storing at least one term of said intermediate matrix; and

applying a transpose of said scaled discrete cosine transform to said intermediate matrix to produce said frequency-coefficient matrix.

17. The image processing method of claim 16 further comprising the step of retrieving matrix terms from memory.

18. The method of claim 13 wherein said step of applying a scaled discrete cosine transform to said image-data matrix comprises the steps of:

applying said scaled discrete cosine transform to at least one row of said image-data matrix to produce a first set of intermediate matrix terms;

retrieving from memory a second set of intermediate matrix terms;

forming an intermediate matrix from said first set of intermediate matrix terms and said second set of intermediate matrix terms;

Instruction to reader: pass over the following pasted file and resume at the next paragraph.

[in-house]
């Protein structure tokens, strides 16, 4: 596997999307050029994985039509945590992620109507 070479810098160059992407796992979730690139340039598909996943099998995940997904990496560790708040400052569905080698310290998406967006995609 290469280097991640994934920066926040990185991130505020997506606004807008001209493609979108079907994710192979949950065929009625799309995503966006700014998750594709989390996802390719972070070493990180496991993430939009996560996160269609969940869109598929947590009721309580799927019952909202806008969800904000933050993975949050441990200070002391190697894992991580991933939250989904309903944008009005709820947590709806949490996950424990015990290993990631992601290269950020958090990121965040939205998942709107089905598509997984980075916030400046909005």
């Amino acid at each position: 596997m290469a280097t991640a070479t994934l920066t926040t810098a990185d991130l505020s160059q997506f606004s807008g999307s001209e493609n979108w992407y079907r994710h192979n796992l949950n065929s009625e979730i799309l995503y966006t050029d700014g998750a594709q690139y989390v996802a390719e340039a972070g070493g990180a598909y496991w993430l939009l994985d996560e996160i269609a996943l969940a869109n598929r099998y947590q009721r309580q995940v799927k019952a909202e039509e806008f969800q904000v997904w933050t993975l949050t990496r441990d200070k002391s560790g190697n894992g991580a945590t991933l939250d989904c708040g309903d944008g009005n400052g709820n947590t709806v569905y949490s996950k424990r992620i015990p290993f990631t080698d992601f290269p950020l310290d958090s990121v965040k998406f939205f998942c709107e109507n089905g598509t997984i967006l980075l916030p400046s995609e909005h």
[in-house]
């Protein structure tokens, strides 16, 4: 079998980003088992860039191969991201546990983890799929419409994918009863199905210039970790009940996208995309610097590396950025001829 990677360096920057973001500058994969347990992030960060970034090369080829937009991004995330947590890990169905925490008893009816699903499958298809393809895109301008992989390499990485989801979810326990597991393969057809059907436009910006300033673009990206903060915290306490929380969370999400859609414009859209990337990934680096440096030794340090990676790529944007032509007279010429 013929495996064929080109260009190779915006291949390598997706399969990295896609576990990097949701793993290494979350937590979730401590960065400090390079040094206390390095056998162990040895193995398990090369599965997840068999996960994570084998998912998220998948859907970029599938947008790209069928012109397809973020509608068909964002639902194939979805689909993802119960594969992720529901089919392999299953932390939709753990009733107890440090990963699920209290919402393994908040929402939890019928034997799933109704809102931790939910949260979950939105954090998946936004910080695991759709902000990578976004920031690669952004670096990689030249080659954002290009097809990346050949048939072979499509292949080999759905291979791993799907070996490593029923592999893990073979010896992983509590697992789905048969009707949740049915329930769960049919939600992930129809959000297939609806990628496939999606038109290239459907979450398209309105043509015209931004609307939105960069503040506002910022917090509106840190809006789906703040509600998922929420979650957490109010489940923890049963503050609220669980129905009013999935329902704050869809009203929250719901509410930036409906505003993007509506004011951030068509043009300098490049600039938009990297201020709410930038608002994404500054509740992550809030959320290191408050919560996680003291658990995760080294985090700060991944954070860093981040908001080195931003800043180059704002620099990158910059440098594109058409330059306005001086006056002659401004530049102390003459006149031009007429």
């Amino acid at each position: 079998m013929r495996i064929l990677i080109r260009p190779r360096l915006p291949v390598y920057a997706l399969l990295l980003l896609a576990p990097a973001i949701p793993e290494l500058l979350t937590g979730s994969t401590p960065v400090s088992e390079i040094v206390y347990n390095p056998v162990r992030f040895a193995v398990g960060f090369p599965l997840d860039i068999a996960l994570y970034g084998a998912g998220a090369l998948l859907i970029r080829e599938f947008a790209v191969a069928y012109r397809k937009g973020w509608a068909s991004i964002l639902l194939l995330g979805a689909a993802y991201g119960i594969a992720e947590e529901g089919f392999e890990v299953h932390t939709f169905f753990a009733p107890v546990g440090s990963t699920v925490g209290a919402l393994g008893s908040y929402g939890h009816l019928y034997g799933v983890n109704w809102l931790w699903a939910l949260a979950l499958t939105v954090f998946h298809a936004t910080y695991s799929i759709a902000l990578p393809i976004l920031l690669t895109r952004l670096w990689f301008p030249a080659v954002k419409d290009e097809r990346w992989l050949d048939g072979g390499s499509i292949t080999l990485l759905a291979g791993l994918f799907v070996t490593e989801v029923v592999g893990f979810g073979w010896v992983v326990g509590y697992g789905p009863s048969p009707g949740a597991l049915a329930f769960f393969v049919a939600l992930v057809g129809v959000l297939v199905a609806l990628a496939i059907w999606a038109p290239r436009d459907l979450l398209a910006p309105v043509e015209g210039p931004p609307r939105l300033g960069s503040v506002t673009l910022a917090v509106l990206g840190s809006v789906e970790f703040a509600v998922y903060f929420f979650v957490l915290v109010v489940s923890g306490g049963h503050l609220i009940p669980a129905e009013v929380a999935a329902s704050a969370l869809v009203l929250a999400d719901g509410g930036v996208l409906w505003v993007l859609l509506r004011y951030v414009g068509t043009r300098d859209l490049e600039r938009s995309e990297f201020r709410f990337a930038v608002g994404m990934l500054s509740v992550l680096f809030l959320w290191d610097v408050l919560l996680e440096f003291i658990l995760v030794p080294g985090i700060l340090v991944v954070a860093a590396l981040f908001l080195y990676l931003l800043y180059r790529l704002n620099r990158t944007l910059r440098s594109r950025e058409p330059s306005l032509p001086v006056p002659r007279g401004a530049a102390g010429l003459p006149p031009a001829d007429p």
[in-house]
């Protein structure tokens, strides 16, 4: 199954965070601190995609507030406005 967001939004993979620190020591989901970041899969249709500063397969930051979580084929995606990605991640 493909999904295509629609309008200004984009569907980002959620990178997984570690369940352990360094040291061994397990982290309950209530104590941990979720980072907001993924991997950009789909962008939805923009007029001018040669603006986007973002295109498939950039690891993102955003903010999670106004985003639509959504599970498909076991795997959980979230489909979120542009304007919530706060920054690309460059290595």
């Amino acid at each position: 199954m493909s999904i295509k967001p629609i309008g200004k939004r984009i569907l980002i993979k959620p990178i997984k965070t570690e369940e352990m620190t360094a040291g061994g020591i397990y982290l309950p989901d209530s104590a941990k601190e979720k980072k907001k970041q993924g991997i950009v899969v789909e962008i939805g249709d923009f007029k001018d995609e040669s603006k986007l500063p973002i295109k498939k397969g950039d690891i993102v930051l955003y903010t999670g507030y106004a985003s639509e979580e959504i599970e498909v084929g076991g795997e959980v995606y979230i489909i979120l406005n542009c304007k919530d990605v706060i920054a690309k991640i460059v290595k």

applying a transpose of said scaled discrete cosine transform to the columns of said intermediate matrix to produce said frequency-coefficient matrix; and

storing in memory said first set of intermediate matrix terms.

19. The method of claim 13 wherein said step of transforming said image-data matrix comprises the steps of:

applying said scaled discrete cosine transform to at least one column of said image-data matrix to produce a first set of intermediate matrix terms;

retrieving from memory a second set of intermediate matrix terms;

forming an intermediate matrix from said first set of intermediate matrix terms and said second set of intermediate matrix terms;

applying a transpose of said scaled discrete cosine transform to the rows of said intermediate matrix to produce said frequency-coefficient matrix; and

storing in memory said first set of intermediate matrix terms.

20. The image processing method of claim 13 wherein said step of transforming said image filter matrix comprises the steps of forming an interim matrix from a portion of said image filter matrix and applying a discrete odd-cosine transform to said interim matrix.

21. The image processing method of claim 20 wherein said interim matrix comprises a lower right-hand quadrant of said image filter matrix.